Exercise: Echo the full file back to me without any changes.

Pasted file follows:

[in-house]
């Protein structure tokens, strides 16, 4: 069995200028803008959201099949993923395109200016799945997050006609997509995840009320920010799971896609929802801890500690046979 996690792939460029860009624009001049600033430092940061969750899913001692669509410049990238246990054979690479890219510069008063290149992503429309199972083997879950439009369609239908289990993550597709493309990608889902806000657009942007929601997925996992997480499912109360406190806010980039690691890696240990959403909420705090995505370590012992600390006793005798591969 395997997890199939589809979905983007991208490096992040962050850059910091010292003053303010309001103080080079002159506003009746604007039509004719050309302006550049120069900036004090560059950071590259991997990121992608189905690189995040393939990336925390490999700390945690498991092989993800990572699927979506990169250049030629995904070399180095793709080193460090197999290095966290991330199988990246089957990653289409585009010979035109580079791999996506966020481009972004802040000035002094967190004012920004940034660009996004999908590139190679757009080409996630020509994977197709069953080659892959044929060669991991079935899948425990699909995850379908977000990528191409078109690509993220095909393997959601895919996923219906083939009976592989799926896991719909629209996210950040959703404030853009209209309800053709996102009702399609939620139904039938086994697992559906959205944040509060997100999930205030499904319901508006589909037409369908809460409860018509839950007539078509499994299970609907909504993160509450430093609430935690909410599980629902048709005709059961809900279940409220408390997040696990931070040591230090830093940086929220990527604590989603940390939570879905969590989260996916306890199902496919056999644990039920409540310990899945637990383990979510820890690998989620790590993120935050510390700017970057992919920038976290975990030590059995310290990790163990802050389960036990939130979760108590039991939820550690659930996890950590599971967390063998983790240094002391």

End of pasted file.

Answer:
[in-house]
């Protein structure tokens, strides 16, 4: 069995200028803008959201099949993923395109200016799945997050006609997509995840009320920010799971896609929802801890500690046979 996690792939460029860009624009001049600033430092940061969750899913001692669509410049990238246990054979690479890219510069008063290149992503429309199972083997879950439009369609239908289990993550597709493309990608889902806000657009942007929601997925996992997480499912109360406190806010980039690691890696240990959403909420705090995505370590012992600390006793005798591969 395997997890199939589809979905983007991208490096992040962050850059910091010292003053303010309001103080080079002159506003009746604007039509004719050309302006550049120069900036004090560059950071590259991997990121992608189905690189995040393939990336925390490999700390945690498991092989993800990572699927979506990169250049030629995904070399180095793709080193460090197999290095966290991330199988990246089957990653289409585009010979035109580079791999996506966020481009972004802040000035002094967190004012920004940034660009996004999908590139190679757009080409996630020509994977197709069953080659892959044929060669991991079935899948425990699909995850379908977000990528191409078109690509993220095909393997959601895919996923219906083939009976592989799926896991719909629209996210950040959703404030853009209209309800053709996102009702399609939620139904039938086994697992559906959205944040509060997100999930205030499904319901508006589909037409369908809460409860018509839950007539078509499994299970609907909504993160509450430093609430935690909410599980629902048709005709059961809900279940409220408390997040696990931070040591230090830093940086929220990527604590989603940390939570879905969590989260996916306890199902496919056999644990039920409540310990899945637990383990979510820890690998989620790590993120935050510390700017970057992919920038976290975990030590059995310290990790163990802050389960036990939130979760108590039991939820550690659930996890950590599971967390063998983790240094002391």